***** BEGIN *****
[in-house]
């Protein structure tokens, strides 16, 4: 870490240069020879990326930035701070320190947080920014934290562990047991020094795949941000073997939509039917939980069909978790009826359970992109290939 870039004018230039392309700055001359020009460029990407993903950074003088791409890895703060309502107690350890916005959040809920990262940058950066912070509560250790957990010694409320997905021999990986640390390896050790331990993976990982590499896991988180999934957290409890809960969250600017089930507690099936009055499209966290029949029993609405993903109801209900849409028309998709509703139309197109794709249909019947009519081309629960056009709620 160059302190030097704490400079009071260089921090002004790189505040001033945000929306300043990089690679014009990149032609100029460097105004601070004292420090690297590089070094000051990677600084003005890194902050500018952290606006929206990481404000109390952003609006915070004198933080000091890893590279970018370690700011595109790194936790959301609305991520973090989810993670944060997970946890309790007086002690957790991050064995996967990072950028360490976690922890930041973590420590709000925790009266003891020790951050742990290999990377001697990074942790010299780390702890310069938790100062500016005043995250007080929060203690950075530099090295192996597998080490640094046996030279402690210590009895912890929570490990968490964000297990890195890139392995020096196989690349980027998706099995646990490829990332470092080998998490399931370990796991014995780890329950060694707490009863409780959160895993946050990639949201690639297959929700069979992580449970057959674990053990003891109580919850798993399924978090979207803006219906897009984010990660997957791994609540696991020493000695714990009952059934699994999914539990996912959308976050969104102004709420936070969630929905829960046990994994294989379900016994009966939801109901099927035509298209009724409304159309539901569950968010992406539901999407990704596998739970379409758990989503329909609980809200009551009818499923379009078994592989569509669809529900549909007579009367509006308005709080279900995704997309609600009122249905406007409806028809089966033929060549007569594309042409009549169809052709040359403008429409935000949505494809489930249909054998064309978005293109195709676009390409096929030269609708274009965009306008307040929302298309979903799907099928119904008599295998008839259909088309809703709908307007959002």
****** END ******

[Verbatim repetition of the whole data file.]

[in-house]
């Protein structure tokens, strides 16, 4: 870490240069020879990326930035701070320190947080920014934290562990047991020094795949941000073997939509039917939980069909978790009826359970992109290939 870039004018230039392309700055001359020009460029990407993903950074003088791409890895703060309502107690350890916005959040809920990262940058950066912070509560250790957990010694409320997905021999990986640390390896050790331990993976990982590499896991988180999934957290409890809960969250600017089930507690099936009055499209966290029949029993609405993903109801209900849409028309998709509703139309197109794709249909019947009519081309629960056009709620 160059302190030097704490400079009071260089921090002004790189505040001033945000929306300043990089690679014009990149032609100029460097105004601070004292420090690297590089070094000051990677600084003005890194902050500018952290606006929206990481404000109390952003609006915070004198933080000091890893590279970018370690700011595109790194936790959301609305991520973090989810993670944060997970946890309790007086002690957790991050064995996967990072950028360490976690922890930041973590420590709000925790009266003891020790951050742990290999990377001697990074942790010299780390702890310069938790100062500016005043995250007080929060203690950075530099090295192996597998080490640094046996030279402690210590009895912890929570490990968490964000297990890195890139392995020096196989690349980027998706099995646990490829990332470092080998998490399931370990796991014995780890329950060694707490009863409780959160895993946050990639949201690639297959929700069979992580449970057959674990053990003891109580919850798993399924978090979207803006219906897009984010990660997957791994609540696991020493000695714990009952059934699994999914539990996912959308976050969104102004709420936070969630929905829960046990994994294989379900016994009966939801109901099927035509298209009724409304159309539901569950968010992406539901999407990704596998739970379409758990989503329909609980809200009551009818499923379009078994592989569509669809529900549909007579009367509006308005709080279900995704997309609600009122249905406007409806028809089966033929060549007569594309042409009549169809052709040359403008429409935000949505494809489930249909054998064309978005293109195709676009390409096929030269609708274009965009306008307040929302298309979903799907099928119904008599295998008839259909088309809703709908307007959002």